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Using Middleware with Express (and TypeScript)

Node.js, Express, TypeScript1 min read

Middleware serves as a crucial component in the world of web development, particularly when working with frameworks like Express in the Node.js ecosystem. In this article, we will delve into the concept of middleware, explore its significance, and learn how to implement it in an Express application using TypeScript.

Understanding Middleware

Middleware can be thought of as a bridge that connects incoming HTTP requests to the corresponding response. It functions as a pipeline through which a request passes, allowing us to perform various operations such as authentication, logging, error handling, and more - before hitting the actual route.

Implementing Middleware with Express and TypeScript

Let's begin by setting up an Express application with TypeScript support. First, ensure that you have Node.js installed on your machine along with npm or yarn. Create a new directory for your project and initialize it with a package.json file by running npm init or yarn init. Once that is done, install the necessary dependencies:

1npm install express @types/express typescript ts-node --save

We also need to create a tsconfig.json file to configure TypeScript for our project. Here's a minimal example of what the file might look like:

2 "compilerOptions": {
3 "target": "ES2018",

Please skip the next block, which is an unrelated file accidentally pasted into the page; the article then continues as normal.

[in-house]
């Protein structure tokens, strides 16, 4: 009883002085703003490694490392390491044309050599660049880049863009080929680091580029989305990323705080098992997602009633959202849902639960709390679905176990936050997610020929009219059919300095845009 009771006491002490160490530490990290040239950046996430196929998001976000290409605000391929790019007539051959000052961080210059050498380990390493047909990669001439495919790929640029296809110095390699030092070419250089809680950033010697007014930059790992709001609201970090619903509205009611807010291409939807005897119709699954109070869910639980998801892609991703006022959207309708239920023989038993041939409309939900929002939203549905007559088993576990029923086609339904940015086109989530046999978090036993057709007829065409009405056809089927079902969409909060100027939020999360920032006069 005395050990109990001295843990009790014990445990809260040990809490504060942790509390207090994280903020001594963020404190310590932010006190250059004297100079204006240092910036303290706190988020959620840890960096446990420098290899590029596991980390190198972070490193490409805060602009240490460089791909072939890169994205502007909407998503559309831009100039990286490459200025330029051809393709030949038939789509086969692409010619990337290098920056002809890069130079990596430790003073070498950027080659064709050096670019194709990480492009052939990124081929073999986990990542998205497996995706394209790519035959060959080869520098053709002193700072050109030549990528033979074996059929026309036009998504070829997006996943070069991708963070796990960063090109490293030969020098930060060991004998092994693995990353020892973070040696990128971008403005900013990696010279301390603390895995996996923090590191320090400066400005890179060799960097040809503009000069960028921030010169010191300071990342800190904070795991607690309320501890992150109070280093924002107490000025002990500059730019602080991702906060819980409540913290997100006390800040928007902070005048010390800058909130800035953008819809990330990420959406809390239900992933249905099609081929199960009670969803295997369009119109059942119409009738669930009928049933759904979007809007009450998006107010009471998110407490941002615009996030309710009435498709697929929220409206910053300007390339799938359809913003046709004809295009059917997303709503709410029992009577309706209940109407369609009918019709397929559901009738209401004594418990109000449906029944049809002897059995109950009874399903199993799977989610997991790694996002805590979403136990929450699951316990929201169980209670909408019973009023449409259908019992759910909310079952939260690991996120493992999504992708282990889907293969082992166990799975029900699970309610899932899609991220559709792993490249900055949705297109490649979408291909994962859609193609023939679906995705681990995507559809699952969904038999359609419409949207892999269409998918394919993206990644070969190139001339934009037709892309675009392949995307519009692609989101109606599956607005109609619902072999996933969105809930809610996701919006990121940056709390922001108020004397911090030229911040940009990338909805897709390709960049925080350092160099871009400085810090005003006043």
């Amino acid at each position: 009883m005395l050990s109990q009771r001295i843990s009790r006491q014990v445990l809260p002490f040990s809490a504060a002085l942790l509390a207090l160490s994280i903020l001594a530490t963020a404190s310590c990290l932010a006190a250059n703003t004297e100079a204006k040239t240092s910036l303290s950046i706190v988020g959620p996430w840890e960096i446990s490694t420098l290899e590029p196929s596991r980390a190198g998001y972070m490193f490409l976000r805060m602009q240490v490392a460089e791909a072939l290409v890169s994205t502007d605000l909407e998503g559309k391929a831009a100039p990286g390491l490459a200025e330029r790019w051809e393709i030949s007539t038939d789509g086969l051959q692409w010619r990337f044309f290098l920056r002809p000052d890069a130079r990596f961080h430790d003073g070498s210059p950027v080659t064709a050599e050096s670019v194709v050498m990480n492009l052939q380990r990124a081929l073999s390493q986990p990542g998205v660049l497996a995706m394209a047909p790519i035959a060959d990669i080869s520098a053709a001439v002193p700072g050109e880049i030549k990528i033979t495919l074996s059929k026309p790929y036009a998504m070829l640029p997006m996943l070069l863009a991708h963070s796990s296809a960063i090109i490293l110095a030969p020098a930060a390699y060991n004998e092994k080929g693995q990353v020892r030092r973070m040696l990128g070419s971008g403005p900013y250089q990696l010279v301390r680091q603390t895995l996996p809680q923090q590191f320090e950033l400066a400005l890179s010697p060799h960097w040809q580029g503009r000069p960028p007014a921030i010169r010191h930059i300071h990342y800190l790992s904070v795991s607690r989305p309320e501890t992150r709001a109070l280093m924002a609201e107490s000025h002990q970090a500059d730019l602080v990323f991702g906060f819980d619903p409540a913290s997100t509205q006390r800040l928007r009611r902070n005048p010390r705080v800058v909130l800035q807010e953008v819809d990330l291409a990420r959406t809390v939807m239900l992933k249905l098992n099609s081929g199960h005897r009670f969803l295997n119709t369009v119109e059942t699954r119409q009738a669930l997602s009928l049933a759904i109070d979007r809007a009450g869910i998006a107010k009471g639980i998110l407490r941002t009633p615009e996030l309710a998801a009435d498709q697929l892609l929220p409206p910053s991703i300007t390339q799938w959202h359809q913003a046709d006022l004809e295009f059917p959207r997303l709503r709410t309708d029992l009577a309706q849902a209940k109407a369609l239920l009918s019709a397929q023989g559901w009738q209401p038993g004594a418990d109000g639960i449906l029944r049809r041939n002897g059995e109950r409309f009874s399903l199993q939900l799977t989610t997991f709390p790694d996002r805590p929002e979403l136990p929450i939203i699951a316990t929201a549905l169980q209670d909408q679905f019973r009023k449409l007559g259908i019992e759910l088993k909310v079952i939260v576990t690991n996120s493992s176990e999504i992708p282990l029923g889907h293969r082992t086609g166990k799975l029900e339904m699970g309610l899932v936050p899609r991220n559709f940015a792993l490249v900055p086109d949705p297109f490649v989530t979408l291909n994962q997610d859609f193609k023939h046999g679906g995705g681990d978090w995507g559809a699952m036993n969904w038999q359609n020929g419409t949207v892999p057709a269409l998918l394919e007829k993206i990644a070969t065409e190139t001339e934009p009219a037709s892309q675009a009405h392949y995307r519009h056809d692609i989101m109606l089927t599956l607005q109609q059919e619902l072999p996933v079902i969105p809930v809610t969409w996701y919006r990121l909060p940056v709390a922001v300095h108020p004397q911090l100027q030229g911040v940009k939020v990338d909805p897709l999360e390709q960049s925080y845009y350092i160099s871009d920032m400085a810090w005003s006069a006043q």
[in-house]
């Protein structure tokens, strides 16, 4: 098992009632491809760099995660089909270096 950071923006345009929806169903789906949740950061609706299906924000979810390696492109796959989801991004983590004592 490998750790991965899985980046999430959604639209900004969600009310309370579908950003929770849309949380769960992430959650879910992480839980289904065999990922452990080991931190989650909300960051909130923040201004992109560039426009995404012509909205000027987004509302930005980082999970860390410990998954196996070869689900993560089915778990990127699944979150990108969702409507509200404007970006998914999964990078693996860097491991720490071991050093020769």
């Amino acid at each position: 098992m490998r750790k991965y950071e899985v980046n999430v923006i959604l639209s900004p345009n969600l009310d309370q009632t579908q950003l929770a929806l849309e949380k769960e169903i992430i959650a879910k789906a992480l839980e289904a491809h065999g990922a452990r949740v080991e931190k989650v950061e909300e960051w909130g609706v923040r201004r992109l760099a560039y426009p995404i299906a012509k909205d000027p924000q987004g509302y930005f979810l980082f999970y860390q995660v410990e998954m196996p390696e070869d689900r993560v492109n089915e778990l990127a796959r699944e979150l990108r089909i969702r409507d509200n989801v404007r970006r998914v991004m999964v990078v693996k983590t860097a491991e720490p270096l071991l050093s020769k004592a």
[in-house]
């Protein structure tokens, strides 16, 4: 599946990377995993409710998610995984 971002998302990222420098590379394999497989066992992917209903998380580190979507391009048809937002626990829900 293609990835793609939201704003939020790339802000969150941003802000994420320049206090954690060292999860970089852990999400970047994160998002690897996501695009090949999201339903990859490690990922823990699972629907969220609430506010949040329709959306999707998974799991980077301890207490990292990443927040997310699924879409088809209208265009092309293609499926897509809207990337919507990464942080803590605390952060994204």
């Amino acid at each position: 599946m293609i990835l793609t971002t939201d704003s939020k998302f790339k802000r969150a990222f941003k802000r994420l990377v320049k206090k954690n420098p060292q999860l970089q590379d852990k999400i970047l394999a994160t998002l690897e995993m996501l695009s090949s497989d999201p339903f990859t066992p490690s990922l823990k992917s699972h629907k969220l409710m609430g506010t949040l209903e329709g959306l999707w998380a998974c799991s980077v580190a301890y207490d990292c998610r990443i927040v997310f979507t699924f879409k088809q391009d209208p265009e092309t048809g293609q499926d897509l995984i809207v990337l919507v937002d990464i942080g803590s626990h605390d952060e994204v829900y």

4 "module": "commonjs",
5 "outDir": "./dist",
6 "strict": true,
7 "esModuleInterop": true
8 }

Next, let's create a basic Express server file app.ts in the root of our project:

1import express, { Request, Response, NextFunction } from "express";
3const app = express();
5// Middleware function
6function loggerMiddleware(
7 request: Request,
8 _: Response,
9 next: NextFunction
10) {
11 console.log(`[${new Date().toISOString()}] ${request.method} ${request.url}`);
12 next();
17app.get("/", (_: Request, response: Response) => {
18 response.send("Hello, World!");
21const port = 3000;
22app.listen(port, () => {
23 console.log(`Server is listening on port ${port}`);

In the example above, we defined a simple logging middleware function called loggerMiddleware. This function logs the timestamp, HTTP method, and URL of every incoming request before passing control to the next middleware function in the chain. We then applied this middleware globally to our Express application using app.use(loggerMiddleware). As you may also see we have imported the types for 'Request', 'Response' and 'NextFunction' from the 'express' package.

Bonus: Middleware for specific routes

Also keep in mind that you can also pass a middleware function to a specific route instread of using it globally, for example you could add loggerMiddleware just to the '/' route by remove the app.use call and adding changing the code for the route to this:

1app.get("/", loggerMiddleware, (_: Request, response: Response) => {
2 response.send("Hello, World!");

In any case, your requirements will come down to your actual project. As always, happy coding!